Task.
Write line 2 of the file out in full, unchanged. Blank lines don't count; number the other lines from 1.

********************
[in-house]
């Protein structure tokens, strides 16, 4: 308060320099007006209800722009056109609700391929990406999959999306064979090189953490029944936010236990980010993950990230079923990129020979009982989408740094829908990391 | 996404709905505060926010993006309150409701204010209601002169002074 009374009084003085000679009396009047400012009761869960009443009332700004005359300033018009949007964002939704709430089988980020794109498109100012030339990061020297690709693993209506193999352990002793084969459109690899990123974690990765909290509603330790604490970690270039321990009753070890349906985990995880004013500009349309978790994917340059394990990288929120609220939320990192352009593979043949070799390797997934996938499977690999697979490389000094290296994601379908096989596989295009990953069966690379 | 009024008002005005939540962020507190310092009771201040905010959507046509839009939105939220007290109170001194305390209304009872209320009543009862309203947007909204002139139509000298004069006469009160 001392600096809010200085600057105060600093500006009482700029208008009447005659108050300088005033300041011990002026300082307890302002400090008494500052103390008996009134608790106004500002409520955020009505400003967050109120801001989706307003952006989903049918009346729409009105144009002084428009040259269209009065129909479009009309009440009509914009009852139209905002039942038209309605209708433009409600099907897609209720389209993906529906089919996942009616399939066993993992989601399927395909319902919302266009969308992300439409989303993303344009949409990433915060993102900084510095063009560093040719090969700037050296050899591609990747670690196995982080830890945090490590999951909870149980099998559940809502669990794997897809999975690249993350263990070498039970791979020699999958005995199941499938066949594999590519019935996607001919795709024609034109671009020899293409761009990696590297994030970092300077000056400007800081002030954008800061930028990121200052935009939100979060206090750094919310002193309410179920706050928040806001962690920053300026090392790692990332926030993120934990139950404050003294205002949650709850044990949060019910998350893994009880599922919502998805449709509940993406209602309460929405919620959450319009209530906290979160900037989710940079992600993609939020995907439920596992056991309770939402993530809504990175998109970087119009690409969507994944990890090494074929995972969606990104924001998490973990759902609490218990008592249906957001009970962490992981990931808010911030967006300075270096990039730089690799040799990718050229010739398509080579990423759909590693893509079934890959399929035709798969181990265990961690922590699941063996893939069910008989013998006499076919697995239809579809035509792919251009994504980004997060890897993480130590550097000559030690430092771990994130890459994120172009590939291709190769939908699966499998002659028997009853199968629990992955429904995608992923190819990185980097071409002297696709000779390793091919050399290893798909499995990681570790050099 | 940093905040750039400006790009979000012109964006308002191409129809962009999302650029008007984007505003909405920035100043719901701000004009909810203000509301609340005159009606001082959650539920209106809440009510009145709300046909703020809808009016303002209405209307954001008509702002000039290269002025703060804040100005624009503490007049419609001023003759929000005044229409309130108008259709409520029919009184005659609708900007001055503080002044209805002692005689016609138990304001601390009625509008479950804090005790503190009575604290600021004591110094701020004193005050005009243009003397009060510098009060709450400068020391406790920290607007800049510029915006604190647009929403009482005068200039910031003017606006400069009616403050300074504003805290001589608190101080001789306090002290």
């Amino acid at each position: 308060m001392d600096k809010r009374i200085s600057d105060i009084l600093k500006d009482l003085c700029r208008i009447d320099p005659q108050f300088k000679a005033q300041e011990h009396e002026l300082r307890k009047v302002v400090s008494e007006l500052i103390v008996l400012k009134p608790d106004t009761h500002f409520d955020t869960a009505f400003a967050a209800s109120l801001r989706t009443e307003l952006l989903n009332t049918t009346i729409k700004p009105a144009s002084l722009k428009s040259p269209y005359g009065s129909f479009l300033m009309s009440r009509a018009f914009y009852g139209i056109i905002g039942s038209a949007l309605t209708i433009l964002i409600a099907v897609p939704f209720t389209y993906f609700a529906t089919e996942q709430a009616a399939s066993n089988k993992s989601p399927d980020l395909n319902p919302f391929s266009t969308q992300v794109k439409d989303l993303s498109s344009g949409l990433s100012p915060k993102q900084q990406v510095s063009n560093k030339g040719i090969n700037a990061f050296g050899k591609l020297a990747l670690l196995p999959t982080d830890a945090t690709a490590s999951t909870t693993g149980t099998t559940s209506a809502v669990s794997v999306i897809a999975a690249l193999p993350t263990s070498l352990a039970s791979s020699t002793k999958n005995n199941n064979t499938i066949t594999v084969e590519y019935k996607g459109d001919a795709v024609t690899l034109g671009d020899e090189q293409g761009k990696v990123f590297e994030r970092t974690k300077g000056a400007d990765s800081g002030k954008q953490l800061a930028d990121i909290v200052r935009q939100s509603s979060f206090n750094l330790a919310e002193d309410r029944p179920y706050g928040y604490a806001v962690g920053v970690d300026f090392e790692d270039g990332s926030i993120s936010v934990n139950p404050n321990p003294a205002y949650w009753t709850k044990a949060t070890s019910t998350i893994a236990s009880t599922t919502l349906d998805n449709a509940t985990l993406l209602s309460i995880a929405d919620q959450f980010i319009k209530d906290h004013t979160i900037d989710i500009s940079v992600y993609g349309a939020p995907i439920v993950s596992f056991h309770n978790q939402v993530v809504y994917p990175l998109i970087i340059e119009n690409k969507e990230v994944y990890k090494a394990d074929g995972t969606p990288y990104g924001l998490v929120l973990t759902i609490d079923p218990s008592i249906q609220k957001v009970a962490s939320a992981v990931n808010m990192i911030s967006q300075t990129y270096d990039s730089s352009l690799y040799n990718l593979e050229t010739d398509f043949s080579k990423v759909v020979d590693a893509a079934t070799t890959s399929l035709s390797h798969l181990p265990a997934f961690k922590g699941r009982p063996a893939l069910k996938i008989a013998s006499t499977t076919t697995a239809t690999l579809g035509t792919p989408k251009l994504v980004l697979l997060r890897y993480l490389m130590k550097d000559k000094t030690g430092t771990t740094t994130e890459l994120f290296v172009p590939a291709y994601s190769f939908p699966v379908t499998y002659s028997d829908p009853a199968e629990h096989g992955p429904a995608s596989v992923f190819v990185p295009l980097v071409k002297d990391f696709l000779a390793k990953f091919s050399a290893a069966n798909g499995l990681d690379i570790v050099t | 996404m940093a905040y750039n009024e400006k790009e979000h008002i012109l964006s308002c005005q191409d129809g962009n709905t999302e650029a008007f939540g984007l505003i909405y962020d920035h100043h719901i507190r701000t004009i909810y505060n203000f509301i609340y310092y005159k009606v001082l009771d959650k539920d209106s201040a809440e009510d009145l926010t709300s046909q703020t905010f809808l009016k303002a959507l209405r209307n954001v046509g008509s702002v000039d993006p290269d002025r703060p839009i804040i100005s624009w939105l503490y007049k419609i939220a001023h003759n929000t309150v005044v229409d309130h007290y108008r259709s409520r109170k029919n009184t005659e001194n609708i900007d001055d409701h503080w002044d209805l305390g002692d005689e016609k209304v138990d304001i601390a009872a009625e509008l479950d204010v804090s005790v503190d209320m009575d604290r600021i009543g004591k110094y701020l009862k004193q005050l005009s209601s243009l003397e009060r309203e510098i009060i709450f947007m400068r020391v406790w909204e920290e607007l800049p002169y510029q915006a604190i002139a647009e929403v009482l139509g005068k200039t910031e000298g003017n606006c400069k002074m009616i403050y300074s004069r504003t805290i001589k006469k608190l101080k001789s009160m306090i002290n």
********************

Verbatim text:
């Protein structure tokens, strides 16, 4: 308060320099007006209800722009056109609700391929990406999959999306064979090189953490029944936010236990980010993950990230079923990129020979009982989408740094829908990391 | 996404709905505060926010993006309150409701204010209601002169002074 009374009084003085000679009396009047400012009761869960009443009332700004005359300033018009949007964002939704709430089988980020794109498109100012030339990061020297690709693993209506193999352990002793084969459109690899990123974690990765909290509603330790604490970690270039321990009753070890349906985990995880004013500009349309978790994917340059394990990288929120609220939320990192352009593979043949070799390797997934996938499977690999697979490389000094290296994601379908096989596989295009990953069966690379 | 009024008002005005939540962020507190310092009771201040905010959507046509839009939105939220007290109170001194305390209304009872209320009543009862309203947007909204002139139509000298004069006469009160 001392600096809010200085600057105060600093500006009482700029208008009447005659108050300088005033300041011990002026300082307890302002400090008494500052103390008996009134608790106004500002409520955020009505400003967050109120801001989706307003952006989903049918009346729409009105144009002084428009040259269209009065129909479009009309009440009509914009009852139209905002039942038209309605209708433009409600099907897609209720389209993906529906089919996942009616399939066993993992989601399927395909319902919302266009969308992300439409989303993303344009949409990433915060993102900084510095063009560093040719090969700037050296050899591609990747670690196995982080830890945090490590999951909870149980099998559940809502669990794997897809999975690249993350263990070498039970791979020699999958005995199941499938066949594999590519019935996607001919795709024609034109671009020899293409761009990696590297994030970092300077000056400007800081002030954008800061930028990121200052935009939100979060206090750094919310002193309410179920706050928040806001962690920053300026090392790692990332926030993120934990139950404050003294205002949650709850044990949060019910998350893994009880599922919502998805449709509940993406209602309460929405919620959450319009209530906290979160900037989710940079992600993609939020995907439920596992056991309770939402993530809504990175998109970087119009690409969507994944990890090494074929995972969606990104924001998490973990759902609490218990008592249906957001009970962490992981990931808010911030967006300075270096990039730089690799040799990718050229010739398509080579990423759909590693893509079934890959399929035709798969181990265990961690922590699941063996893939069910008989013998006499076919697995239809579809035509792919251009994504980004997060890897993480130590550097000559030690430092771990994130890459994120172009590939291709190769939908699966499998002659028997009853199968629990992955429904995608992923190819990185980097071409002297696709000779390793091919050399290893798909499995990681570790050099 | 940093905040750039400006790009979000012109964006308002191409129809962009999302650029008007984007505003909405920035100043719901701000004009909810203000509301609340005159009606001082959650539920209106809440009510009145709300046909703020809808009016303002209405209307954001008509702002000039290269002025703060804040100005624009503490007049419609001023003759929000005044229409309130108008259709409520029919009184005659609708900007001055503080002044209805002692005689016609138990304001601390009625509008479950804090005790503190009575604290600021004591110094701020004193005050005009243009003397009060510098009060709450400068020391406790920290607007800049510029915006604190647009929403009482005068200039910031003017606006400069009616403050300074504003805290001589608190101080001789306090002290």